Inside, the renovation team removed the layers of paint from the “umbrella” and other board-formed concrete elements. Though structurally sound, their surfaces were prone to shed dust, necessitating the application of a semitransparent wash that allows the imprint of the timber formwork to come through. Contractors replaced damaged finishes, such as broken floor tiles, obtaining the marble from the original quarry in Portugal. The architects reconfigured the coatrooms, restrooms, and other support spaces, distinguishing them from original construction with black finishes, including paint, fabric, and steel. As a way of providing privacy and improving acoustics without altering the building’s tectonics, Ingenhoven commissioned curtains from Amsterdam-based designer Petra Blaisse. One of these—of golden velvet with peekaboo cutouts—can be drawn across the lobby glazing to dampen noise and prevent patrons from being distracted by their own reflections at night. The building systems, most visibly the lighting, have been updated.
One can easily envision theatergoers milling about the lobby, around the sculptural column with its sweeping beams, seeing and being seen during intermission. For now, though, the theater is dark, closed in the surge of the pandemic, after a brief reopening season this past fall. But, with the building’s luster restored and the surrounding precinct practically reinvented, this corner of Düsseldorf is ready and waiting for post-Covid life.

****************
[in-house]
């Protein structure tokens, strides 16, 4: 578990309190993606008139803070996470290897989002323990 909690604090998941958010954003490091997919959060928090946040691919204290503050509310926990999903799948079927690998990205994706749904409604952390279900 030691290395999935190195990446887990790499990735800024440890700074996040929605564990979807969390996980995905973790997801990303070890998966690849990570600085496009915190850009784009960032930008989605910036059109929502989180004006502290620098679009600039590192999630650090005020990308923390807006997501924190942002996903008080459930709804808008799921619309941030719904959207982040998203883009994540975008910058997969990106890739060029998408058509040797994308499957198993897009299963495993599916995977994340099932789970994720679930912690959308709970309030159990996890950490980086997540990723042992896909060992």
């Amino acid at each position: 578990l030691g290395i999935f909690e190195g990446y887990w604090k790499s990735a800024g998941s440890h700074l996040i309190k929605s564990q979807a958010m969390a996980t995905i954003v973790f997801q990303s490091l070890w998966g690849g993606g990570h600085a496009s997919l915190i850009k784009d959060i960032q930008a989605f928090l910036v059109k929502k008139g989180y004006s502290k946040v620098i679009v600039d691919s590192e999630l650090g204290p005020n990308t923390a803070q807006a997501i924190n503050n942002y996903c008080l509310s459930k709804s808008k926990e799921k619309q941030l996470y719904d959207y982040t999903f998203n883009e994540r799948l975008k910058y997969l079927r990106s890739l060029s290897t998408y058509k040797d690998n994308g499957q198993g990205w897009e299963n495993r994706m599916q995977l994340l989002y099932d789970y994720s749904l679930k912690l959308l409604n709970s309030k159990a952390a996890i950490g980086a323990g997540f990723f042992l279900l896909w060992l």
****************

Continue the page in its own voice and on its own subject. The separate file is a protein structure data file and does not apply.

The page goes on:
Click plans to enlarge
Ingenhoven Architects — Christoph Ingenhoven, Oliver Ingenhoven, Max Grams, Veronika Przybyla, Vincent Jeanson, Anette Büsing, Dariusz Szczygielski, Ursula Koeker, Ulrich Hochgürtel, project team
Werner Sobek AG (roof and facade—structure and building physics); VDS Statik und konstruktiver Ingenieurbau (public areas—structure); ISWR Klapdoor (public areas—building physics); ifBW (fire protection); Tropp Lighting Design (lighting)
City of Düsseldorf
205,000 square feet
Alubau Puhlmann, Welser Profile Austria, trio-Eloxal, IGP Pulvertechnik